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Check Out Allison Noelle Conner’s Story

Today we’d like to introduce you to Allison Noelle Conner.

Hi Allison Noelle, we’re thrilled to have a chance to learn your story today. So, before we get into specifics, maybe you can briefly walk us through how you got to where you are today?
I’ve been living in Hollywood since 2013, though I’m originally from South Florida.

I’ve always loved stories and storytelling from a young age. Especially books and movies, two forms that are intimately connected for me. They gave language to the things I was unable to express. Growing up, I was (and still am) an intensely emotional and sensitive person, so books and movies became a haven for me, offering portals to slip down, a way of encountering other modes of being and perceiving.

My earliest influences were fairy tales—I was into anything involving princesses and magical beings, and used to write my own little tales about forest sprites and mermaids on my dad’s electric typewriter.

At 18, I moved to Boston to study English and film at college. During this time, I wrote constantly, mostly in my diary. Sometimes I’d sketch out story ideas or scenes, but I never shared it with anyone. By the time I graduated, all I wanted to do was write and learn more about creative writing, so I decided to apply to MFA programs. That’s how I ended up in California, to go to CalArts. That experience was a big turning point. I was exposed to nontraditional approaches to writing, which really shook me out of my comfort zone in the best way.

Alright, so let’s dig a little deeper into the story – has it been an easy path overall and if not, what were the challenges you’ve had to overcome?
As with everything, the road is full of ups and downs. I’m learning to appreciate where the journey is taking me, the unexpected detours and spirals, rather than hyperfocus on reaching a specific destination (which I used to spend a lot of time doing).

There’s a lot that’s frustrating about the writing industry, from access issues to low wages to a lack of diversity across race, class, gender expression, ability, and more. In many ways, sustaining yourself in this field partially involves a mix of luck and circumstance. There are so many phenomenal writers who do not continue because of the financial, physical, and/or psychic stresses. I don’t take for granted I get to do what I do.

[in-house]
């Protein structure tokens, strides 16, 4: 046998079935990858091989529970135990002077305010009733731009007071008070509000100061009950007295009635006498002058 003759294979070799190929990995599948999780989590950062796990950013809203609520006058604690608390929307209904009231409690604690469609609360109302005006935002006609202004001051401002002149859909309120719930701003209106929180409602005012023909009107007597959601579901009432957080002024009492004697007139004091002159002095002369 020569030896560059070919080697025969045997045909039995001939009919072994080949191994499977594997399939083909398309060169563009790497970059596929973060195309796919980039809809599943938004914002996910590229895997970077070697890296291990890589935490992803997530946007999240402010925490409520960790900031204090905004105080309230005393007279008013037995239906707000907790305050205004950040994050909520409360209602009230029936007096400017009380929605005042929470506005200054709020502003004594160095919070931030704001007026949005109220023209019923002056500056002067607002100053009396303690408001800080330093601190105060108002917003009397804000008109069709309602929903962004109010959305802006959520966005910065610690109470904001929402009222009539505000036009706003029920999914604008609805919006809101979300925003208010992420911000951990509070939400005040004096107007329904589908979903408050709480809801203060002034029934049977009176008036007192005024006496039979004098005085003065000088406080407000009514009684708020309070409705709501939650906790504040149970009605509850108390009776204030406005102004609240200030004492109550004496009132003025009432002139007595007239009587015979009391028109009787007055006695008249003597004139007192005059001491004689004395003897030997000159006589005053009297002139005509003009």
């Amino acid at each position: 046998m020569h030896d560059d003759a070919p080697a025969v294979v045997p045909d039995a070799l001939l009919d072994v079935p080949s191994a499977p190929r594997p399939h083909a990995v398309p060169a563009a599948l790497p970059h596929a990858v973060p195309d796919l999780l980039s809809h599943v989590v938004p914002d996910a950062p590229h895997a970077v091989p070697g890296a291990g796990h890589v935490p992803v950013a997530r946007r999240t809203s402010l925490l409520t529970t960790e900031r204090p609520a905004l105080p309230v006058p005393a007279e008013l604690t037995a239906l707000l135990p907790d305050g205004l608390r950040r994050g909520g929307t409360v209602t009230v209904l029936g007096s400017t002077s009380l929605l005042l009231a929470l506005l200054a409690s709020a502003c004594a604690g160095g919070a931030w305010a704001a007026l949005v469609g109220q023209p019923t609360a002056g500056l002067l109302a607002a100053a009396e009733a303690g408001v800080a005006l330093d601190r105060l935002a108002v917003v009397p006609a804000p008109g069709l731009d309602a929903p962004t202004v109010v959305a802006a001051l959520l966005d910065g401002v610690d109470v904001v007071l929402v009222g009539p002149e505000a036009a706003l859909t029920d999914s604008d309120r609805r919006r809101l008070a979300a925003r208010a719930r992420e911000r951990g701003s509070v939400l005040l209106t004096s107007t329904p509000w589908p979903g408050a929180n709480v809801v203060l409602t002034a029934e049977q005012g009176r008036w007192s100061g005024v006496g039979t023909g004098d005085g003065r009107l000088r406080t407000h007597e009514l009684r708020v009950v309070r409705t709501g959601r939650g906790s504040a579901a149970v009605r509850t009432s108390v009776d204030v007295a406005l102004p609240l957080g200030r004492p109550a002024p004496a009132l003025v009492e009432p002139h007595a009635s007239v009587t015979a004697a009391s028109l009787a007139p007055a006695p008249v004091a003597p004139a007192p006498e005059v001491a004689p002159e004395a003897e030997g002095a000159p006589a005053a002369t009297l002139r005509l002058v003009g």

Thanks for sharing that. So, maybe next you can tell us a bit more about your work?
Since 2020, I’ve been working as a freelance arts and culture writer. I write articles, essays, interviews, profiles and reviews focused on Black cultural production across the diaspora. A dream, really. I don’t have a formal fine art background, so it’s been a fun challenge to learn about other creative forms like photography, sculpture, and video art. I’m really drawn to work that disrupts the status quo, that reminds us there’s multiple ways of being in this world beyond what we’ve been told/shown. I love when an artwork takes me somewhere else—physically, intellectually, spiritually, emotionally, historically.

Outside of the freelance hustle, I try to carve out time for my own personal projects. Right now, I’m working on a series of long-form essays that blend criticism, dreams, poetry, memory, and research. Around the beginning of the pandemic, when I was unemployed and restless, I started a newsletter about movies I was obsessed with called Loose Pleasures. It felt good to have the space to play and experiment without pressure to make it perfect or even fully legible. So I’ve been working on fleshing those essays out and really pushing the blend of styles as far as possible.

I also write fiction that mostly lives in my notebooks and Word drafts, haha! I see my stories as little films that exist on the page. One of my favorite writers is Marguerite Duras—I’m fascinated by how she blurred the boundaries between cinema and literature. I aspire to do something similar with my own work.

Is there anyone you’d like to thank or give credit to?
First off, I want to take a moment to shout out to my parents. They’ve been my biggest cheerleaders from the jump, and I would not be where I am without their unwavering love and support. And my boyfriend, Pony. He really encouraged me to take my writing seriously and to apply to grad school.

I also want to acknowledge two teachers who had an enormous impact on my reading and writing practice: Kimberly Juanita Brown and Tisa Bryant. Not only did they stretch my mind in transformative ways, they also introduced me to writers who became important guiding lights: Gayl Jones, June Jordan, Bhanu Kapil, Renee Gladman, Dionne Brand, and Adrienne Kennedy, to name a few.

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Image Credits
Patrick O’Neil

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